Driving through my neighborhood this summer, there was scant evidence of the existence of children. Yet I know they're out there somewhere, because the schools are always hitting me up for fundraisers. And somebody out there must be buying all those Bratz dolls and Transformers action figures.
Back in my youth in the 1980s, a period archaeologists one day will label the Jazzercise Era, we were always at play outside with the neighbor kids. Almost daily we'd round up Timbob, Sniff, the Beast and the Brendemuehl brothers for baseball games. We also were known to organize lemonade stands, squirt gun wars and haunted houses so scary they made our little brothers wet their Underoos.
I don't see much of that going on anymore, and it's not just because nobody's buying Underoos. Why are kids neither seen nor heard these days?
This is where I'm supposed to label today's kids as lazy dweebs too busy playing PlayStation to realize their brains and physiques are turning to marshmallow, or that the reason they're not playing in the yard is that they're up in their bedrooms surfing the Internet or manufacturing crystal meth.
But I don't believe that. I don't blame their lack of outdoor play on kids at all. I blame us, their parents.
Kids don't have to organize pickup games anymore because parents have taken over. Who has time for a game out back with the neighbor kids when you've got Little League two nights a week and basketball league one night a week, not to mention daily swim team practice?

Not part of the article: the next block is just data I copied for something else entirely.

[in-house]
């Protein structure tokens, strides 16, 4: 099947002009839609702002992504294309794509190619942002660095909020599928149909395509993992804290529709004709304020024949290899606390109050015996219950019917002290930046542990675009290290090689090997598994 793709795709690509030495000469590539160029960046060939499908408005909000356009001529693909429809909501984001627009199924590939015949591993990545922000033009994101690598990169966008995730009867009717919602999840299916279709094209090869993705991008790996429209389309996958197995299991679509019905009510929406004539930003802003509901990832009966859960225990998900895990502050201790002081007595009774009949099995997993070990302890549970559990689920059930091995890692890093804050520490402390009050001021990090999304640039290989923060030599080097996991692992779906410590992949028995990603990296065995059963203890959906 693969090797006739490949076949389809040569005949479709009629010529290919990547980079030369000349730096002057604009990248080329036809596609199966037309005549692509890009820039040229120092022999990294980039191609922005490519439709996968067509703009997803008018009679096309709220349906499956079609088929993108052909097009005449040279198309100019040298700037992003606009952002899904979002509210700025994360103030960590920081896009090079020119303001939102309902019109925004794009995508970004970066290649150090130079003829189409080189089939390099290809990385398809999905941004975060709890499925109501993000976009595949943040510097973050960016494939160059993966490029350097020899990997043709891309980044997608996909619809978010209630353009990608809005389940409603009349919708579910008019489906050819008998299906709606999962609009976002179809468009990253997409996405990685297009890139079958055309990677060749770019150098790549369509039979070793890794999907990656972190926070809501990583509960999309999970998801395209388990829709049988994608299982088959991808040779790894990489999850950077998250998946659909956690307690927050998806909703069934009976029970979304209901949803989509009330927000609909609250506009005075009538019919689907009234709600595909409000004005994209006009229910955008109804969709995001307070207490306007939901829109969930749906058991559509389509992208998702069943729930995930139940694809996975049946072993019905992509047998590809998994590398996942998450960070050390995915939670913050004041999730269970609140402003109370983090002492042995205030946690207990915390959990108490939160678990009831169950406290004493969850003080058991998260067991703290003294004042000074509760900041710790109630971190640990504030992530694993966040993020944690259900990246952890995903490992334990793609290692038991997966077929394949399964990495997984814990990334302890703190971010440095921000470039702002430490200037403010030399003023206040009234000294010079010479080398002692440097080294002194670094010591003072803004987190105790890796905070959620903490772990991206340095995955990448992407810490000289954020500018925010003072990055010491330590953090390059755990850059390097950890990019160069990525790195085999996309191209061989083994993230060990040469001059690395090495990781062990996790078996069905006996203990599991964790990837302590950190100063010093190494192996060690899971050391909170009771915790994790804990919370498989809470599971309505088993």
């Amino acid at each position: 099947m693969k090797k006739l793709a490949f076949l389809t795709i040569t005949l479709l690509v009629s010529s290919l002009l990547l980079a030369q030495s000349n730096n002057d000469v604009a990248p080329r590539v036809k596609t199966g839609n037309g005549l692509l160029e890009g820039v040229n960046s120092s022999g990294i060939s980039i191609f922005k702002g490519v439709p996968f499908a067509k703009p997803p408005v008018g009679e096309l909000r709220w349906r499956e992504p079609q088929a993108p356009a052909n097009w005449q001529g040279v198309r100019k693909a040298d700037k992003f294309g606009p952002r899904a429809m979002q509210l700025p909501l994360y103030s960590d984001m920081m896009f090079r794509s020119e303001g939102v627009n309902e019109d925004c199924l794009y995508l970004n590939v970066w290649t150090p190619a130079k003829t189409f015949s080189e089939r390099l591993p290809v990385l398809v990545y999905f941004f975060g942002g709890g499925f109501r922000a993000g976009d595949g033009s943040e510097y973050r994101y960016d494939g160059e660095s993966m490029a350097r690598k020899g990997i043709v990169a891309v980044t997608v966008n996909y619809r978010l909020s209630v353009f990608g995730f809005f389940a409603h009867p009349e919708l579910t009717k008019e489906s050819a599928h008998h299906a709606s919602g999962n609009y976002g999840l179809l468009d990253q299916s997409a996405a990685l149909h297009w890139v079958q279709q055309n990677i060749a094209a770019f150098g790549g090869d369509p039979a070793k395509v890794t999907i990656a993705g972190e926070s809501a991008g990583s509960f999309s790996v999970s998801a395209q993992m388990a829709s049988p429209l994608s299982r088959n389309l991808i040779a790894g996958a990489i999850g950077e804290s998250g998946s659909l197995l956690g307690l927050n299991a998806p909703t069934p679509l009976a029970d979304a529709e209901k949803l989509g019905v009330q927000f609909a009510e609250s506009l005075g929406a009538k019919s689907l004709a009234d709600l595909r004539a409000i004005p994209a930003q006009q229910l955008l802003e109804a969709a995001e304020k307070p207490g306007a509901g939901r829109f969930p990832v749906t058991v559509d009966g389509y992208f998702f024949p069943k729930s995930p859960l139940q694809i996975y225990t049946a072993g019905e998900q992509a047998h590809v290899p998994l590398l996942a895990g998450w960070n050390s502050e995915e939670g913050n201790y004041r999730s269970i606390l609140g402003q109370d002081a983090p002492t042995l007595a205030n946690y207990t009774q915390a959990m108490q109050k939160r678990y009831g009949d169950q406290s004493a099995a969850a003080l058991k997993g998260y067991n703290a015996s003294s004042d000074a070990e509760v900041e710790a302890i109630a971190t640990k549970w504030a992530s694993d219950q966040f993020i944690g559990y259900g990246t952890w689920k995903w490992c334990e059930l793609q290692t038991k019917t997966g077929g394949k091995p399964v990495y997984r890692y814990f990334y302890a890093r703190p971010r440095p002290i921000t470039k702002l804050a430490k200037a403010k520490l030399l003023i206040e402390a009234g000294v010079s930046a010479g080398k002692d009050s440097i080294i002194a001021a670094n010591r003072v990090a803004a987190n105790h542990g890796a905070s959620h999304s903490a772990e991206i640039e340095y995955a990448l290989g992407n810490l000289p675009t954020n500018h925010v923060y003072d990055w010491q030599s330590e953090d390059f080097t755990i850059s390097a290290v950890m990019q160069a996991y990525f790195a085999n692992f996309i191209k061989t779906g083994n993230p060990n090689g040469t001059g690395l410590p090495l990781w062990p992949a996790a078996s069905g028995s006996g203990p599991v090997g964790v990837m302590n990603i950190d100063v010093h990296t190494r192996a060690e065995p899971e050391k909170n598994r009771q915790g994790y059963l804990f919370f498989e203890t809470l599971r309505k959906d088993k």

Why haven't you seen kids staging plays in the front yard? Probably because they're at dance camp, or taking voice lessons, or attending a drama seminar.
Qualifier No. 1: There's nothing wrong with these constructive activities. Better to have kids improving themselves than hanging out in the Hardee's parking lot, the place in my hometown where wayward youths went to get high on saturated fat.
Qualifier No. 2: It's understandable why parents have gotten more involved. It only takes a scan of daily headlines to see that letting our kids romp about the neighborhood unsupervised isn't as safe as it once seemed.
Yet I can't help but feel kids are losing out now that everything is structured by adults. What about the lessons in initiative and organization we got as kids when it came to rounding up players, dividing them into equally matched teams, establishing rules and mediating disputes?
Wonder why nobody can resolve disagreements among themselves anymore, why every dispute ends up in court? Maybe it's because kids grow up counting on rulings from authority figures - referees, umpires, judges - rather than using diplomacy to craft mutually agreeable compromises. When I was a kid, keeping a ballgame going required the wisdom of Solomon because any argument over umpiring could result in up to four Brendemuehls leaving in protest, effectively ending the contest.